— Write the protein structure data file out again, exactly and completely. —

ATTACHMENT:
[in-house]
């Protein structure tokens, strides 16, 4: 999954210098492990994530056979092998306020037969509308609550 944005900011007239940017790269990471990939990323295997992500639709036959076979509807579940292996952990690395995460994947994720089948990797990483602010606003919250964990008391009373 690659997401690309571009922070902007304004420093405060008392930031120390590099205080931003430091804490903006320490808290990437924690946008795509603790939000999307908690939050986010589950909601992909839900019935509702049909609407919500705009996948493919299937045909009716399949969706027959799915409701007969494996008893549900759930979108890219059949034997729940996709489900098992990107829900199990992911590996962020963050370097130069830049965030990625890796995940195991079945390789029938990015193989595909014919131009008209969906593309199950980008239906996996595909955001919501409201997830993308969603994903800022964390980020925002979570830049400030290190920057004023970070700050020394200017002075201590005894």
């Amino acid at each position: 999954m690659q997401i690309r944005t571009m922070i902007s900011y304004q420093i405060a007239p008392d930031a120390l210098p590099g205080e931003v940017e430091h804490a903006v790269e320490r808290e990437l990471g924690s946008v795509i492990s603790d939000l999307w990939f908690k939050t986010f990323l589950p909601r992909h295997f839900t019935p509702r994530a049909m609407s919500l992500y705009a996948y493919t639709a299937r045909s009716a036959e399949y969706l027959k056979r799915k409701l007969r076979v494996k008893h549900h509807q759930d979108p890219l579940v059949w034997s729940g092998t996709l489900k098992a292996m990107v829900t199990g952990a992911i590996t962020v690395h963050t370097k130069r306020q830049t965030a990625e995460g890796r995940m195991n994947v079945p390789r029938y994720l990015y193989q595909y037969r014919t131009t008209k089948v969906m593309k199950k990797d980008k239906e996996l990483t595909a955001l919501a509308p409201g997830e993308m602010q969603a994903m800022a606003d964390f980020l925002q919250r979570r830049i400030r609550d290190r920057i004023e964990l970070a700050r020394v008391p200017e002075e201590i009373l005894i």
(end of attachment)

[in-house]
């Protein structure tokens, strides 16, 4: 999954210098492990994530056979092998306020037969509308609550 944005900011007239940017790269990471990939990323295997992500639709036959076979509807579940292996952990690395995460994947994720089948990797990483602010606003919250964990008391009373 690659997401690309571009922070902007304004420093405060008392930031120390590099205080931003430091804490903006320490808290990437924690946008795509603790939000999307908690939050986010589950909601992909839900019935509702049909609407919500705009996948493919299937045909009716399949969706027959799915409701007969494996008893549900759930979108890219059949034997729940996709489900098992990107829900199990992911590996962020963050370097130069830049965030990625890796995940195991079945390789029938990015193989595909014919131009008209969906593309199950980008239906996996595909955001919501409201997830993308969603994903800022964390980020925002979570830049400030290190920057004023970070700050020394200017002075201590005894």
């Amino acid at each position: 999954m690659q997401i690309r944005t571009m922070i902007s900011y304004q420093i405060a007239p008392d930031a120390l210098p590099g205080e931003v940017e430091h804490a903006v790269e320490r808290e990437l990471g924690s946008v795509i492990s603790d939000l999307w990939f908690k939050t986010f990323l589950p909601r992909h295997f839900t019935p509702r994530a049909m609407s919500l992500y705009a996948y493919t639709a299937r045909s009716a036959e399949y969706l027959k056979r799915k409701l007969r076979v494996k008893h549900h509807q759930d979108p890219l579940v059949w034997s729940g092998t996709l489900k098992a292996m990107v829900t199990g952990a992911i590996t962020v690395h963050t370097k130069r306020q830049t965030a990625e995460g890796r995940m195991n994947v079945p390789r029938y994720l990015y193989q595909y037969r014919t131009t008209k089948v969906m593309k199950k990797d980008k239906e996996l990483t595909a955001l919501a509308p409201g997830e993308m602010q969603a994903m800022a606003d964390f980020l925002q919250r979570r830049i400030r609550d290190r920057i004023e964990l970070a700050r020394v008391p200017e002075e201590i009373l005894i």